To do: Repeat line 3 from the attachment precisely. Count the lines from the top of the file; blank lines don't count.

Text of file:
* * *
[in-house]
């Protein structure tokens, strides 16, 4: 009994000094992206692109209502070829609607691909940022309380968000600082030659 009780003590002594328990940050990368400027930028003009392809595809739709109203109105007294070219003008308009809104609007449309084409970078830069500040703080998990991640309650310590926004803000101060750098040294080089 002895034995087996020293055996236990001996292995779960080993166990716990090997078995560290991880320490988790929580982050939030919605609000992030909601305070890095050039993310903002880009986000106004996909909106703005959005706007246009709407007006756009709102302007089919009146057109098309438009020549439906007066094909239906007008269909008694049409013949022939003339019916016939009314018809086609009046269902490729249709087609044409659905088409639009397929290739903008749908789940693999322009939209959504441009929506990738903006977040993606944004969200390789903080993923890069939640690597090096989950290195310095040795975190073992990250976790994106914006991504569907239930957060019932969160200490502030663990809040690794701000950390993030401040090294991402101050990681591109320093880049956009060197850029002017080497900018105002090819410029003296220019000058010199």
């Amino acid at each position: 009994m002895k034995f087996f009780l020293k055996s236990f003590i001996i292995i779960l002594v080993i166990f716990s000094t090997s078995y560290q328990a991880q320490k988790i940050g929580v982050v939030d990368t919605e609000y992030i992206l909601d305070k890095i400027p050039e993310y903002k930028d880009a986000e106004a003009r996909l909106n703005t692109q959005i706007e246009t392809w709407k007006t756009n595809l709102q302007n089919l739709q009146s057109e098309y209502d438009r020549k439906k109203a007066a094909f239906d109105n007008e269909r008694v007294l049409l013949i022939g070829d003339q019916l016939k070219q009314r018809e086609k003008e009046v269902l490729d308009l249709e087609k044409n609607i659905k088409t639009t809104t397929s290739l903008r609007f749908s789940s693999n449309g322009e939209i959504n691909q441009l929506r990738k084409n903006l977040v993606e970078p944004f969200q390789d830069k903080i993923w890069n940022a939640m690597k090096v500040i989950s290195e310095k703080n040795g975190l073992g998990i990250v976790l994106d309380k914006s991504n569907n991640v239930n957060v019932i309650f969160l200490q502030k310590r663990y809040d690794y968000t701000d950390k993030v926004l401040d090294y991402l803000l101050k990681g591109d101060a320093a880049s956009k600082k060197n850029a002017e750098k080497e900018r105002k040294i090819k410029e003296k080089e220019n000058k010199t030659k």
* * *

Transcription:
């Amino acid at each position: 009994m002895k034995f087996f009780l020293k055996s236990f003590i001996i292995i779960l002594v080993i166990f716990s000094t090997s078995y560290q328990a991880q320490k988790i940050g929580v982050v939030d990368t919605e609000y992030i992206l909601d305070k890095i400027p050039e993310y903002k930028d880009a986000e106004a003009r996909l909106n703005t692109q959005i706007e246009t392809w709407k007006t756009n595809l709102q302007n089919l739709q009146s057109e098309y209502d438009r020549k439906k109203a007066a094909f239906d109105n007008e269909r008694v007294l049409l013949i022939g070829d003339q019916l016939k070219q009314r018809e086609k003008e009046v269902l490729d308009l249709e087609k044409n609607i659905k088409t639009t809104t397929s290739l903008r609007f749908s789940s693999n449309g322009e939209i959504n691909q441009l929506r990738k084409n903006l977040v993606e970078p944004f969200q390789d830069k903080i993923w890069n940022a939640m690597k090096v500040i989950s290195e310095k703080n040795g975190l073992g998990i990250v976790l994106d309380k914006s991504n569907n991640v239930n957060v019932i309650f969160l200490q502030k310590r663990y809040d690794y968000t701000d950390k993030v926004l401040d090294y991402l803000l101050k990681g591109d101060a320093a880049s956009k600082k060197n850029a002017e750098k080497e900018r105002k040294i090819k410029e003296k080089e220019n000058k010199t030659k």